Credit scores have the power to impact your financial well-being. They can be used to determine which car you drive, which home you buy and even whether or not you get offered the job of your dreams. And while credit scores used to be accessed primarily by lenders, nowadays it isn't hard to find your number. Credit card companies, banks and credit unions are making it easy for customers to view their credit scores on demand, and often for free.
Here are 10 things you need to know about your credit score, according to experts.
1. You have to use credit to have a good score. Some people avoid using credit and assume they have a good score if there is no negative activity on their credit report. However, scores for those with little or no credit history tend to be lower, says Mike Sullivan, a personal finance consultant with the nonprofit credit counseling agency Take Charge America. "They punish you if you don't use credit," he says.
2. There are many different credit scores. People commonly think they have a single credit score. "While FICO is the one [score] that gets all the headlines, there are dozens of different options out there," says Sean Stein Smith, an assistant professor of business and economics at Lehman College. That means the free score being provided by the bank may not be the same one used by a lender to approve an application. While FICO scores, named for the Fair Isaac Corporation, originated the concept of the credit score, new models have been developed over the years. For instance, VantageScore is a score created jointly by the three major credit bureaus of Experian, TransUnion and Equifax.
3. Credit scores serve a specific purpose. Sullivan says people often wonder why their credit score doesn't take into account income, marital status and other factors. That's because credit scores are intended as a snapshot of how someone manages debt. "It is designed strictly to help lenders understand their risk," Sullivan says. "That's all they care about."
4. Credit applications can drop a score. There are several factors that contribute to a credit score, including the number of inquiries made for new accounts. Filing too many credit applications, also known as hard inquiries or "hard pulls," can raise red flags for lenders. Brian Bellhorn, marketing director for financial technology firm Fiserv, says that's something to remember before applying for a store credit card simply to get a discount at checkout. "It's great for consumers to save 15 percent, but the trade-off is a hard credit pull that's going to negatively affect their scores," he says.
5. Checking your score won't affect it. People can check their score as many times as they like. Credit reviews for informational or marketing purposes are known as soft inquires or "soft pulls" and don't get calculated into the credit score formula. The same is true for credit checks done for employment purposes or lender advertising.
6. You should check your score regularly. Since there is no danger in reducing your credit score by checking it, Bellhorn recommends reviewing it weekly. A dip in a credit score could alert consumers to potential fraud or credit report errors. "The quicker you catch it, the easier it is to correct it," Bellhorn says. Free FICO scores are available from the card issuer Discover, while the financial website Credit Karma gives people access to those from VantageScore. Other institutions and websites may offer other credit scores as well.
7. Credit score access is becoming standard practice. It used to be a novelty for a bank or credit card issuer to provide free credit scores, but now it's a mainstream offering. Discover, Chase and Capital One are just a few companies offering free credit scores. Bellhorn says banks can reap benefits by enabling consumers to check their scores easily. "What we often find with consumers is that if they are actually monitoring credit scores, it makes them more mindful," he says. Mindfulness may make customers more financially successful, which in turn can lead to more business for the bank.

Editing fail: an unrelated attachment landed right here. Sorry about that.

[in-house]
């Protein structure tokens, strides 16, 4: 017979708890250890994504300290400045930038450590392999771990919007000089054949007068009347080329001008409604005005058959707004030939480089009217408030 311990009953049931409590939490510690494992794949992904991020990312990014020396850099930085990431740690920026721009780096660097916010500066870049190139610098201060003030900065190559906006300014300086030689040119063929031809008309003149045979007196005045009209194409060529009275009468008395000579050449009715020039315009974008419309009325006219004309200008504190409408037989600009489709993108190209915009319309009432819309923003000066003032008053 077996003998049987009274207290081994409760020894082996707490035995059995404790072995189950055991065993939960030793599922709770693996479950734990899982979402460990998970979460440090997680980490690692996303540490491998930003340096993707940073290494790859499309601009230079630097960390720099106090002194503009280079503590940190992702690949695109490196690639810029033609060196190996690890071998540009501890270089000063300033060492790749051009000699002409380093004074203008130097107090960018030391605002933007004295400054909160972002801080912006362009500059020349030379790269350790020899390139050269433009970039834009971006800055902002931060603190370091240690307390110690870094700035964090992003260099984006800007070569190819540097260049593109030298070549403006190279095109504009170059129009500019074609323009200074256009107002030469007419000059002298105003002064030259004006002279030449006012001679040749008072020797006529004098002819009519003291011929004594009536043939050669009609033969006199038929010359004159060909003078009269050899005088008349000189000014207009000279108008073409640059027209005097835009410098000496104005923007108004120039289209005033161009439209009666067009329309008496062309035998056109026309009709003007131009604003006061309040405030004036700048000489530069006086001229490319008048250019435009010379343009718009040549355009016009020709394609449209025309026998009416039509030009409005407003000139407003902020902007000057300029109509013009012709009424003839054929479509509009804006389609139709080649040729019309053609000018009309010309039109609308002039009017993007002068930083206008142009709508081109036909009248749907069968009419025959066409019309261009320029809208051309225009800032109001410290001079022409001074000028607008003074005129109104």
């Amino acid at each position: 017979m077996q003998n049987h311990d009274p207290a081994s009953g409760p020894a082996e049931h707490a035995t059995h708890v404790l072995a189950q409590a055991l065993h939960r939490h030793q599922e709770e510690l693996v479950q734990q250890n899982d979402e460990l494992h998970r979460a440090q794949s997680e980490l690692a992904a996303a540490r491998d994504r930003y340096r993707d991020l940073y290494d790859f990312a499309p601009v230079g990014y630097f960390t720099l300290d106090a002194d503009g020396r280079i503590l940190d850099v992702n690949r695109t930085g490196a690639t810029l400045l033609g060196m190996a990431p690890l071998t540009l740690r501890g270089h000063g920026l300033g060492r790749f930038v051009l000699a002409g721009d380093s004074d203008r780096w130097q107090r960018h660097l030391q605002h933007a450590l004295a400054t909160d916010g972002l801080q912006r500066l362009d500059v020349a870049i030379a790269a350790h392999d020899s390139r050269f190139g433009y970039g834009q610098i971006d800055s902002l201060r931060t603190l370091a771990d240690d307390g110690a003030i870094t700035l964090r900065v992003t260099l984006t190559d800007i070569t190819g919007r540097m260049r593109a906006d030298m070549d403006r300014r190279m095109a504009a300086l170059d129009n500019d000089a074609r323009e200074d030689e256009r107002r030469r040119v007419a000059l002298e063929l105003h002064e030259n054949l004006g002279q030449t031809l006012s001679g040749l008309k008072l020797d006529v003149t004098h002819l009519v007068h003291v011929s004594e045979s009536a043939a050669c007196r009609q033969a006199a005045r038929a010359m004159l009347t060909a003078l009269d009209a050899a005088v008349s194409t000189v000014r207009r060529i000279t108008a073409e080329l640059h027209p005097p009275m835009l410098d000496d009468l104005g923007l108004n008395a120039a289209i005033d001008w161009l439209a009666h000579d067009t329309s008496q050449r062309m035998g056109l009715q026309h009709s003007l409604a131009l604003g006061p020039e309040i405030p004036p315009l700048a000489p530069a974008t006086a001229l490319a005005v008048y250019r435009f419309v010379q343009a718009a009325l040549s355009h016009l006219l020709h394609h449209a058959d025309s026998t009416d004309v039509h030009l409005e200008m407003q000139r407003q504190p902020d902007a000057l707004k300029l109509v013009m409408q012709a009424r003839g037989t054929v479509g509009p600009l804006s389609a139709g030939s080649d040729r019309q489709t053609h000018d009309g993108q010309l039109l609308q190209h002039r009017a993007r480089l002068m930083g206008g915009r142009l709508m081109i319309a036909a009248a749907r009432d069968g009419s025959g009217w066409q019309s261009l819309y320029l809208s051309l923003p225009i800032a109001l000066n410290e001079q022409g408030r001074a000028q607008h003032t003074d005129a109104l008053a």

8. The formulas for calculating scores are similar. While FICO, VantageScore and other companies use proprietary formulas for calculating their scores, each uses a similar model. In general, these scores range from 300 to 850 with higher scores indicating a better credit history. A person's payment history is usually weighted most heavily, but other factors include debt balances, the percentage of credit lines used and the age of credit accounts. The length of your credit history can make it hard for young adults to have high credit scores. "If you're a 21- to 22-year-old and you're doing everything right, your credit may be lower than you think," Stein Smith says.
9. Credit scores can stand in for character references. Although controversial and restricted in some states, credit scores can be used to determine insurance rates, grant security clearance or inform hiring decisions. "If you have an 850 [score], you're close to being a saint and if you have a 450 [score], you're most certainly a sinner," Sullivan says. "I don't know if any of that is true," he adds, but many businesses do operate under the belief that a credit score is an indicator of personal character and reliability.
10. It's not hard to build good credit. Much has been written about how to increase credit scores, but Sullivan says it isn't difficult. "If you want to have a high credit score, pay all your debts on time," he says. He cautions against using credit repair companies that may use shady practices or charge for services you could do yourself. If there is one thing everyone must know about credit scores, it's that there is no substitute for smart money management that uses debt wisely and pays off balances on time.
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